Note 7
An employee checks an exchanged Samsung Electronics' Galaxy Note 7 at company's headquarters in Seoul, South Korea, October 13, 2016. Reuters/Kim Hong-Ji

Third-party investigators finally have a clue regarding the Galaxy Note 7 explosions, and a report has been made public about Samsung’s shortcomings in design. Moreover, the company that looked into the cases said that the Korean tech company must have known about this as well.

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Samsung itself has not released an official statement on its findings, although one is expected to be released before the end of the year. Taking initiative, Instrumental -- a manufacturing technology firm -- decided to investigate the case, and correspondingly published its findings in a blog post. The firm came to the conclusion that there were two vital design mistakes in making the Galaxy Note 7.

The battery itself was apparently susceptible to even the lightest pressure and there was not enough tolerance surrounding it, which meant that regular use of the handset compressed the phone towards the battery. Part of the battery -- a polymer separator that was in charge of safetly allowing ions to flow from the positive to the negative layers -- was too thin that the positive and negative layers would make contact and explode. This is in line with Samsung’s initial claims that the explosions were likely due to the lithium polymer batteries.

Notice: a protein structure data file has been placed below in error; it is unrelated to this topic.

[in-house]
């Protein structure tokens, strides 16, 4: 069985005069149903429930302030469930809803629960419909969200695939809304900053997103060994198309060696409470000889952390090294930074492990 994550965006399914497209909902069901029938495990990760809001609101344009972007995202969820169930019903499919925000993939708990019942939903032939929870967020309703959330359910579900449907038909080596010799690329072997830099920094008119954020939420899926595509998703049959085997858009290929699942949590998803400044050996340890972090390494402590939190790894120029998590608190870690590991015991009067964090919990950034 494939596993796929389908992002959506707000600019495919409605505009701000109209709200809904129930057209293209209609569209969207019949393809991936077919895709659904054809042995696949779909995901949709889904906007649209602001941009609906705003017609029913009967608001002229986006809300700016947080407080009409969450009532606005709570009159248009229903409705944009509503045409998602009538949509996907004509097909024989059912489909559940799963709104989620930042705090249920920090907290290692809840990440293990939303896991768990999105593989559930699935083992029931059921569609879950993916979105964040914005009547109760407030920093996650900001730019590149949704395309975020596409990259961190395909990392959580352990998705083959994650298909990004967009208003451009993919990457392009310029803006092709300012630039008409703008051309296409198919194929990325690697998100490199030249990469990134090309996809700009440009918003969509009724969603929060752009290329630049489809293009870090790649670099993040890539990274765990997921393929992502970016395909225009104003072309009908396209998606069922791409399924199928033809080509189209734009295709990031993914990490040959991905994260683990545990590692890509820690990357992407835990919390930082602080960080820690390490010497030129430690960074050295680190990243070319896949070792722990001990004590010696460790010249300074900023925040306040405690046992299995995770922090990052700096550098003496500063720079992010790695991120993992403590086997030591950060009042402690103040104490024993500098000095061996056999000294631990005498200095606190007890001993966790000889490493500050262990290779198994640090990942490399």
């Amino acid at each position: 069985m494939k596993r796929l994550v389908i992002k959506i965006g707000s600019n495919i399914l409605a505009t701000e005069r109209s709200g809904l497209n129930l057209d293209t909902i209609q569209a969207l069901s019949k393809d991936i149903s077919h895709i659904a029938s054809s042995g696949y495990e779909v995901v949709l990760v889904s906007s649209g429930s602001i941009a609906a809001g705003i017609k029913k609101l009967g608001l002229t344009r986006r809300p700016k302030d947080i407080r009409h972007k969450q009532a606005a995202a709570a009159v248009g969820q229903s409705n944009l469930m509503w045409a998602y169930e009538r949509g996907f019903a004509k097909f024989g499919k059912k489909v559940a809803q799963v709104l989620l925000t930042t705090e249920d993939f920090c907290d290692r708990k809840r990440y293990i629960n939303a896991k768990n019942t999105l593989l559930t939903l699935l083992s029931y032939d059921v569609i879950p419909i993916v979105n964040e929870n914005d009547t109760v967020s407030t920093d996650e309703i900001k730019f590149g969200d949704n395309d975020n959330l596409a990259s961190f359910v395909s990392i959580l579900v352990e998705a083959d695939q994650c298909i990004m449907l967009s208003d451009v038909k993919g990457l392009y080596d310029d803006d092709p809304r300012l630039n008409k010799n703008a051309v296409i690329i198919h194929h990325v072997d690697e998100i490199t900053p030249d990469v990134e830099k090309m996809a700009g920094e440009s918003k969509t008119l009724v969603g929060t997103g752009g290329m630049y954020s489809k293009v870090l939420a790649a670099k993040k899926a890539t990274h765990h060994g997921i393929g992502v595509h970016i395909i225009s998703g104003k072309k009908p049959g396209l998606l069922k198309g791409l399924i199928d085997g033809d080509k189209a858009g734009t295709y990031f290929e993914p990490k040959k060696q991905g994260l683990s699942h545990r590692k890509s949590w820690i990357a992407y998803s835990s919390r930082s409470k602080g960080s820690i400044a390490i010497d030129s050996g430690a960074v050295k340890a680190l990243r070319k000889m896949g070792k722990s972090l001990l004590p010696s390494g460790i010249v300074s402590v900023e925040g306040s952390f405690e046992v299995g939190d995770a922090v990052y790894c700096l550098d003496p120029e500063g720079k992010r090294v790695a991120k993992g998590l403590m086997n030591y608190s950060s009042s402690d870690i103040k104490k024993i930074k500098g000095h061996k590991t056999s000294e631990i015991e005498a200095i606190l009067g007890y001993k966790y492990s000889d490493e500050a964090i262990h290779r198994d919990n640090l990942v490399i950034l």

The post went to say that the design was faulty enough that, even if the batteries were not exploding, there would still be long-term effects. This part of the report was just a theory, but it stated that the design could result in the pushing apart of the Galaxy Note 7 because of a battery swell.

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The report also hinted that Samsung designers know about this risk when the unit was being manufactured. “There is evidence in the design of an intellectual tension between safety and pushing the boundaries,” investigators wrote. The Note 7 was apparently pushing the limits between maximum capacity and safety design. However, it did not work and the Korean tech giant is still paying for the losses.